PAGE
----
Drinking glasses are more than just vessels for drinks. When you first start shaking up cocktails at home, using whatever glasses you have on hand is convenient. But if you use just any old glass, you risk your drink not tasting or looking quite as intended.
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If you start using the proper types of cocktail glasses for each drink you make at home, you’ll not only feel like a pro bartender, but your drinks will taste better too. Certain cocktails will be better in a particular shape or material.
But where to start? When shopping for glassware, I know it may seem as though there are as many types of glasses as there are types of alcohol to serve in them. For me, I built my collection slowly over time, adding to it as I discovered new drinks I love and as I needed to for entertaining.
If you’ve ever wondered why mint juleps come in metal cups or why there are so many different shapes of wine glasses, the answer is in the question: It’s all about size, shape and temperature.
Why you need different types of cocktail glasses
The material and shape of a glass can help the drink last longer, maintain a certain temperature and even taste better. When it comes to cocktails, this matters quite a lot.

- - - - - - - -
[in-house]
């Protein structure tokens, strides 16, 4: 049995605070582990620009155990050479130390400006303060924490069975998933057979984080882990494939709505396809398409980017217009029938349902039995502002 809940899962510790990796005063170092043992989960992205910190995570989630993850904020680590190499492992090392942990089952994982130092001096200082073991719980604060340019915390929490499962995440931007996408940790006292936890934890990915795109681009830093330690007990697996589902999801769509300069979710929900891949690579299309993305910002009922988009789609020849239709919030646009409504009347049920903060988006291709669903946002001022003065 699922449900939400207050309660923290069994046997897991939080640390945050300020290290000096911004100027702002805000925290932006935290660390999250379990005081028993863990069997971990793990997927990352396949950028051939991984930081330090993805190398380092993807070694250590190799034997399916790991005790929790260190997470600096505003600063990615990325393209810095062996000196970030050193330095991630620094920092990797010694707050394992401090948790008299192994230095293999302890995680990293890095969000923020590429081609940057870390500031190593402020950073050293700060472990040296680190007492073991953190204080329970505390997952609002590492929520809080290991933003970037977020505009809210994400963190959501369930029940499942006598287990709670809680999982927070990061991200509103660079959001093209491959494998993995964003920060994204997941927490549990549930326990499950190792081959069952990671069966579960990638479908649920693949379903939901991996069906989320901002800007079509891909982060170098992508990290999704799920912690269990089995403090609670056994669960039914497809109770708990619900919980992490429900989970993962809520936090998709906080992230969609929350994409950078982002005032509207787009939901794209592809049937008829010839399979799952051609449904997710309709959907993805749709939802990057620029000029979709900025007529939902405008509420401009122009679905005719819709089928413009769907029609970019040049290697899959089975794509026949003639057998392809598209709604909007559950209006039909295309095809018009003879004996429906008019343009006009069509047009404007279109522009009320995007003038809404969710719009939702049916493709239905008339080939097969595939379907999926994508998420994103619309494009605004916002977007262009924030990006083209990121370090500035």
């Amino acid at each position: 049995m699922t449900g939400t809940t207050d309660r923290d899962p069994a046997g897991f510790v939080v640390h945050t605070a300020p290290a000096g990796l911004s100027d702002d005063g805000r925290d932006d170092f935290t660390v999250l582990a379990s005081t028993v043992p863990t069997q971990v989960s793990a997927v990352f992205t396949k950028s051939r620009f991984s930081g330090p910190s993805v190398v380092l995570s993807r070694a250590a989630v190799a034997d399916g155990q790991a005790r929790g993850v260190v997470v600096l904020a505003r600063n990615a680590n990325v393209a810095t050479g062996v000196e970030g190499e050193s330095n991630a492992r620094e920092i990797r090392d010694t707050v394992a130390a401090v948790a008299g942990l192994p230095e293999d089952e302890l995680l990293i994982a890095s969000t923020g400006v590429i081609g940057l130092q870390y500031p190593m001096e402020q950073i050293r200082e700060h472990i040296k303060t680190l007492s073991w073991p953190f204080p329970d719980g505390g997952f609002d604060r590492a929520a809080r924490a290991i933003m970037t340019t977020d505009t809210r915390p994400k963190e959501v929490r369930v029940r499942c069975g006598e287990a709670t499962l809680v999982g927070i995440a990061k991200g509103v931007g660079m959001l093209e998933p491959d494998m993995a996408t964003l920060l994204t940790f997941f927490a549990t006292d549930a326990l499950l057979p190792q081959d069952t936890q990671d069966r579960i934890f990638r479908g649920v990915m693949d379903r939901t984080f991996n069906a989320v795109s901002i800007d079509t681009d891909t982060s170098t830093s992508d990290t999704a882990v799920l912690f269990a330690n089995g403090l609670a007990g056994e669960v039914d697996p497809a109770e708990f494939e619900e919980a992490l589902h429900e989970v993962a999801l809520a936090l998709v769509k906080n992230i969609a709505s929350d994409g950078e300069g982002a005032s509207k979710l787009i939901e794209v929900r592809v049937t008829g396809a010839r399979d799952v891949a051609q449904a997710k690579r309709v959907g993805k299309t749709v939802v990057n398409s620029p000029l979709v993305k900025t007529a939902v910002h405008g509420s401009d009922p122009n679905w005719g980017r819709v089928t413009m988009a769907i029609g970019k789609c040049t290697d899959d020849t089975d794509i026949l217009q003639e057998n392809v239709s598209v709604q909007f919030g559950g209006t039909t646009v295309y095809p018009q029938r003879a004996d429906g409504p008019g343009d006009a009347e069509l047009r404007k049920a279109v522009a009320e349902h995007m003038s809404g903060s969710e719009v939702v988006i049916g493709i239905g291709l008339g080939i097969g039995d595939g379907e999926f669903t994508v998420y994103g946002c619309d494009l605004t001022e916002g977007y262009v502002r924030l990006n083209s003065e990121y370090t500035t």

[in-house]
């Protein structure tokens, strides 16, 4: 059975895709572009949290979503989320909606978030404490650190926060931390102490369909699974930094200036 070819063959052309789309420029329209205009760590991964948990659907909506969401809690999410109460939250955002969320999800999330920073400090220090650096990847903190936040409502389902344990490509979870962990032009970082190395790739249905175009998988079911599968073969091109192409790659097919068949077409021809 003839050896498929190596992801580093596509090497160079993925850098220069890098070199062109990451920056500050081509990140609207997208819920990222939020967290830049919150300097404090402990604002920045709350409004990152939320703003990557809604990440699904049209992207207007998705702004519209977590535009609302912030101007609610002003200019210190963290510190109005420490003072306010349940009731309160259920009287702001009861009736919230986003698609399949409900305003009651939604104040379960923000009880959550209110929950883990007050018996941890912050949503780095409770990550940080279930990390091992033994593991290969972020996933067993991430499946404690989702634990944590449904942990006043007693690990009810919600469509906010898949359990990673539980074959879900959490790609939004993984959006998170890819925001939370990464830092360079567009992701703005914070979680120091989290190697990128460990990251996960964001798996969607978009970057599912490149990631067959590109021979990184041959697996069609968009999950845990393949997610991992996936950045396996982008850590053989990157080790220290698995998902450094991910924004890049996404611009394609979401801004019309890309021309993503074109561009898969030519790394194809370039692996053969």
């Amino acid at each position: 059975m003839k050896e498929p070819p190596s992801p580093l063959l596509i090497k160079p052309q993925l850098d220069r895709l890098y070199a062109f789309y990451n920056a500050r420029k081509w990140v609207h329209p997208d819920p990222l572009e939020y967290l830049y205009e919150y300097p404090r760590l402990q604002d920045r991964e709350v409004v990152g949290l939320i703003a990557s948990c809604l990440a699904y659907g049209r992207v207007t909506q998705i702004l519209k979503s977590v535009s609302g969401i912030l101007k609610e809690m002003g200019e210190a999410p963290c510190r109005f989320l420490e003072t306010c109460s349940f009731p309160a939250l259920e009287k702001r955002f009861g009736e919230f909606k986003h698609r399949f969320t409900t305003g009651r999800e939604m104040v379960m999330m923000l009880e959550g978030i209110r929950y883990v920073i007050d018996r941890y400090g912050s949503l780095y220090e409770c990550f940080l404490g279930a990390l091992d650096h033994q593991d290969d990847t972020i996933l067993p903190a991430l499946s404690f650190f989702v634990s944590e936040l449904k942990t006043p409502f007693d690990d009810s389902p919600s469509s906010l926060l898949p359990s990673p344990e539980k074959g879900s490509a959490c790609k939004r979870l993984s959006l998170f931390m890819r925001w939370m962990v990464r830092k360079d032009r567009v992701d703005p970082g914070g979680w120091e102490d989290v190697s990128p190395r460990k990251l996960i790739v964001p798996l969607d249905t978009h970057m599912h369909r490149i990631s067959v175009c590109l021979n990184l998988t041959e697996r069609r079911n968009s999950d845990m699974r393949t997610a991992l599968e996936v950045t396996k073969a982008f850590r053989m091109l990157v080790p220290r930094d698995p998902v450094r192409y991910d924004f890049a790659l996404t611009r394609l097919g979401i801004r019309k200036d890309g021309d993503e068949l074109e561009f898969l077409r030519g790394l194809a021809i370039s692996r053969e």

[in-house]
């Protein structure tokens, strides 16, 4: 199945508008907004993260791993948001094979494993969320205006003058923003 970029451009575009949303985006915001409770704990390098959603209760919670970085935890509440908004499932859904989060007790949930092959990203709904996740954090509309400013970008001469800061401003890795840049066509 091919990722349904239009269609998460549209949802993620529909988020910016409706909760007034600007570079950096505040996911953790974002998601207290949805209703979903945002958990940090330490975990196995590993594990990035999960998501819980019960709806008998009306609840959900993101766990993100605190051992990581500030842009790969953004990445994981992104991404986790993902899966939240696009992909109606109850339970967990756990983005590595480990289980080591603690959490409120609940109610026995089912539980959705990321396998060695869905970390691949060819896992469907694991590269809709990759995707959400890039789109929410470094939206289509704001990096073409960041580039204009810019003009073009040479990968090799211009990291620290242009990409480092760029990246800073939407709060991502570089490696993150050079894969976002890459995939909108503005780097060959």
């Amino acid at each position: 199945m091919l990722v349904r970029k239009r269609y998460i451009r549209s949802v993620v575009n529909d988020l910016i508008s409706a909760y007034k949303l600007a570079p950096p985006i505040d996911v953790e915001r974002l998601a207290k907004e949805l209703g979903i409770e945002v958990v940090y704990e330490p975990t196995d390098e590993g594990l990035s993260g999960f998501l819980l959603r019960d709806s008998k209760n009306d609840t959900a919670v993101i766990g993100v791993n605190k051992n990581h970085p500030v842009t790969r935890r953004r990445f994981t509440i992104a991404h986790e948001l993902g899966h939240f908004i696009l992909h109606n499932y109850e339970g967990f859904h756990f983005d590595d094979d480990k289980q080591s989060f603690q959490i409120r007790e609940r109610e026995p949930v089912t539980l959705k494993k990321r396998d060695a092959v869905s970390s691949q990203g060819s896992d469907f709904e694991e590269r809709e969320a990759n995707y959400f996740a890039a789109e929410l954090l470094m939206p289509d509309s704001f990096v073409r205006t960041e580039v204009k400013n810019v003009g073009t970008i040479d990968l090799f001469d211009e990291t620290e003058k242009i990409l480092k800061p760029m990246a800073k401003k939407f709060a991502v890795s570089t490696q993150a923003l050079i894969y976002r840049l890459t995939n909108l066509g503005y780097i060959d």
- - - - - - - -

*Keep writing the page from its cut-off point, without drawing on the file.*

For example, sparkling wine and champagne cocktails are both served in champagne flutes. These long, elegant types of wine glasses are more than just pretty party essentials.
The tall, narrow shape helps the bubbly to stay effervescent for longer, as the carbonation bubbles have a longer distance to travel to the top of the drink. If there’s too much surface area, the carbonation will fizzle out faster, and your drink won’t have the ideal bubbly texture.
Where to start
Many drinks are designed to be served in a particular style, shape and material of glass. But don’t let this fact stop you: You can absolutely use whatever glassware you have.
When you’re ready to take your home bartending game up a notch, invest in some different types of cocktail glasses to add to your bar cart and serve your creations.
It’s a good idea to start with glasses designed for your favorite drinks. If you love martinis, it would make sense to start your glassware collection with a set of martini glasses you love.
Glassware is a great gift for any budding bartender or party host, so think about their favorite beverage or get them a type of glass they don’t yet have.
Also called old-fashioned glasses or lowball glasses, rocks glasses are short, heavy-bottomed glasses.
If you love to make spirit-forward cocktails like the old-fashioned or sip on bourbon, scotch or mezcal, these glasses are must-haves. They also work well for margaritas, cobblers and smashes.